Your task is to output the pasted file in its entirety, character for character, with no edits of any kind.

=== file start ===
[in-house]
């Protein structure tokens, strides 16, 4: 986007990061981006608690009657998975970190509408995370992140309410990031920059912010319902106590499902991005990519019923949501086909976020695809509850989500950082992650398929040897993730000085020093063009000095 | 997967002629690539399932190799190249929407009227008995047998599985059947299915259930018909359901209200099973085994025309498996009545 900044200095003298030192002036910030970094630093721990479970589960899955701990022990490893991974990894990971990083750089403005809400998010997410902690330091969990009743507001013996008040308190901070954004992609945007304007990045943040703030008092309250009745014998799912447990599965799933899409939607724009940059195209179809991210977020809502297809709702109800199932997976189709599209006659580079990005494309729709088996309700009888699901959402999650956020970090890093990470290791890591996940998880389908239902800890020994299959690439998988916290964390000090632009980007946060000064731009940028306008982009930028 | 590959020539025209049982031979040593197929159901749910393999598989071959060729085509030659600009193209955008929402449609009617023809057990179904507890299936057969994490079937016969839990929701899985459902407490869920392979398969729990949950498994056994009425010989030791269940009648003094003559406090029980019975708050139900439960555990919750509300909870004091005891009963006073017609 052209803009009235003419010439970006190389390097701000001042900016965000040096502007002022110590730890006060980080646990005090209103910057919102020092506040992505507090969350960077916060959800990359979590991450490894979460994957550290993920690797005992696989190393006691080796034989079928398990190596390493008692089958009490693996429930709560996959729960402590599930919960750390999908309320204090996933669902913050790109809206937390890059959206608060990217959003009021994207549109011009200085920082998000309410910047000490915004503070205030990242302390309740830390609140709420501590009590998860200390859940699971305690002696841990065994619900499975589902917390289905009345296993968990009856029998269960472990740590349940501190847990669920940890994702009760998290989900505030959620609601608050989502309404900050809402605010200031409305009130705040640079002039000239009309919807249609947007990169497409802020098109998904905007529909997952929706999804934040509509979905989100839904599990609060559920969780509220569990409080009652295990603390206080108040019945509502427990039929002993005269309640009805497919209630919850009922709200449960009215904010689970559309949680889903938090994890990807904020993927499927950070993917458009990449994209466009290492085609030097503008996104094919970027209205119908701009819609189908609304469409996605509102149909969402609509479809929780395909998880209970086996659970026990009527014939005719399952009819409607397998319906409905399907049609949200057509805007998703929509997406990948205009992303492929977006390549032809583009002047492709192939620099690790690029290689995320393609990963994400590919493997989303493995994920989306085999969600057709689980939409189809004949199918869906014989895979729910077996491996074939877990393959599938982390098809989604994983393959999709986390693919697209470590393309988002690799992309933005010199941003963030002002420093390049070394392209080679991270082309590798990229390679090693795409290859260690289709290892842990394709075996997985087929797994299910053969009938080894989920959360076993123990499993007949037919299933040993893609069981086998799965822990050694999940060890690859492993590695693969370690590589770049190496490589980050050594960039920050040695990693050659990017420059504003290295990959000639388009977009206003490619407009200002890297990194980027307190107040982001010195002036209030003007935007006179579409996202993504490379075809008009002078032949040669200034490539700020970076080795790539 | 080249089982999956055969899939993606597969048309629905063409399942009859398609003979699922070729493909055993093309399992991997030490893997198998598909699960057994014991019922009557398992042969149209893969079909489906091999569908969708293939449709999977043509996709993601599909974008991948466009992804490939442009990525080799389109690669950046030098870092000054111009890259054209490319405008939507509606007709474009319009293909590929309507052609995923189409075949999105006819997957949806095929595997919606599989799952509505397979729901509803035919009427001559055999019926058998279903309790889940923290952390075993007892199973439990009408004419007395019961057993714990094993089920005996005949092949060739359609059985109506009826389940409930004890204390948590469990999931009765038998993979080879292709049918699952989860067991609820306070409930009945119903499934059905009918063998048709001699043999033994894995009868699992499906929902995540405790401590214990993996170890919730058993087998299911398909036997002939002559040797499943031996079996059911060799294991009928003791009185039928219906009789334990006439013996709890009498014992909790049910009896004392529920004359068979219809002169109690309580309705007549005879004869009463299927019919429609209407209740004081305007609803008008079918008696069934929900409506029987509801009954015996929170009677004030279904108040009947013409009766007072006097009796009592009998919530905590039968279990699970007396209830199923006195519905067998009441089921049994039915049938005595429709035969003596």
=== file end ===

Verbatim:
[in-house]
């Protein structure tokens, strides 16, 4: 986007990061981006608690009657998975970190509408995370992140309410990031920059912010319902106590499902991005990519019923949501086909976020695809509850989500950082992650398929040897993730000085020093063009000095 | 997967002629690539399932190799190249929407009227008995047998599985059947299915259930018909359901209200099973085994025309498996009545 900044200095003298030192002036910030970094630093721990479970589960899955701990022990490893991974990894990971990083750089403005809400998010997410902690330091969990009743507001013996008040308190901070954004992609945007304007990045943040703030008092309250009745014998799912447990599965799933899409939607724009940059195209179809991210977020809502297809709702109800199932997976189709599209006659580079990005494309729709088996309700009888699901959402999650956020970090890093990470290791890591996940998880389908239902800890020994299959690439998988916290964390000090632009980007946060000064731009940028306008982009930028 | 590959020539025209049982031979040593197929159901749910393999598989071959060729085509030659600009193209955008929402449609009617023809057990179904507890299936057969994490079937016969839990929701899985459902407490869920392979398969729990949950498994056994009425010989030791269940009648003094003559406090029980019975708050139900439960555990919750509300909870004091005891009963006073017609 052209803009009235003419010439970006190389390097701000001042900016965000040096502007002022110590730890006060980080646990005090209103910057919102020092506040992505507090969350960077916060959800990359979590991450490894979460994957550290993920690797005992696989190393006691080796034989079928398990190596390493008692089958009490693996429930709560996959729960402590599930919960750390999908309320204090996933669902913050790109809206937390890059959206608060990217959003009021994207549109011009200085920082998000309410910047000490915004503070205030990242302390309740830390609140709420501590009590998860200390859940699971305690002696841990065994619900499975589902917390289905009345296993968990009856029998269960472990740590349940501190847990669920940890994702009760998290989900505030959620609601608050989502309404900050809402605010200031409305009130705040640079002039000239009309919807249609947007990169497409802020098109998904905007529909997952929706999804934040509509979905989100839904599990609060559920969780509220569990409080009652295990603390206080108040019945509502427990039929002993005269309640009805497919209630919850009922709200449960009215904010689970559309949680889903938090994890990807904020993927499927950070993917458009990449994209466009290492085609030097503008996104094919970027209205119908701009819609189908609304469409996605509102149909969402609509479809929780395909998880209970086996659970026990009527014939005719399952009819409607397998319906409905399907049609949200057509805007998703929509997406990948205009992303492929977006390549032809583009002047492709192939620099690790690029290689995320393609990963994400590919493997989303493995994920989306085999969600057709689980939409189809004949199918869906014989895979729910077996491996074939877990393959599938982390098809989604994983393959999709986390693919697209470590393309988002690799992309933005010199941003963030002002420093390049070394392209080679991270082309590798990229390679090693795409290859260690289709290892842990394709075996997985087929797994299910053969009938080894989920959360076993123990499993007949037919299933040993893609069981086998799965822990050694999940060890690859492993590695693969370690590589770049190496490589980050050594960039920050040695990693050659990017420059504003290295990959000639388009977009206003490619407009200002890297990194980027307190107040982001010195002036209030003007935007006179579409996202993504490379075809008009002078032949040669200034490539700020970076080795790539 | 080249089982999956055969899939993606597969048309629905063409399942009859398609003979699922070729493909055993093309399992991997030490893997198998598909699960057994014991019922009557398992042969149209893969079909489906091999569908969708293939449709999977043509996709993601599909974008991948466009992804490939442009990525080799389109690669950046030098870092000054111009890259054209490319405008939507509606007709474009319009293909590929309507052609995923189409075949999105006819997957949806095929595997919606599989799952509505397979729901509803035919009427001559055999019926058998279903309790889940923290952390075993007892199973439990009408004419007395019961057993714990094993089920005996005949092949060739359609059985109506009826389940409930004890204390948590469990999931009765038998993979080879292709049918699952989860067991609820306070409930009945119903499934059905009918063998048709001699043999033994894995009868699992499906929902995540405790401590214990993996170890919730058993087998299911398909036997002939002559040797499943031996079996059911060799294991009928003791009185039928219906009789334990006439013996709890009498014992909790049910009896004392529920004359068979219809002169109690309580309705007549005879004869009463299927019919429609209407209740004081305007609803008008079918008696069934929900409506029987509801009954015996929170009677004030279904108040009947013409009766007072006097009796009592009998919530905590039968279990699970007396209830199923006195519905067998009441089921049994039915049938005595429709035969003596």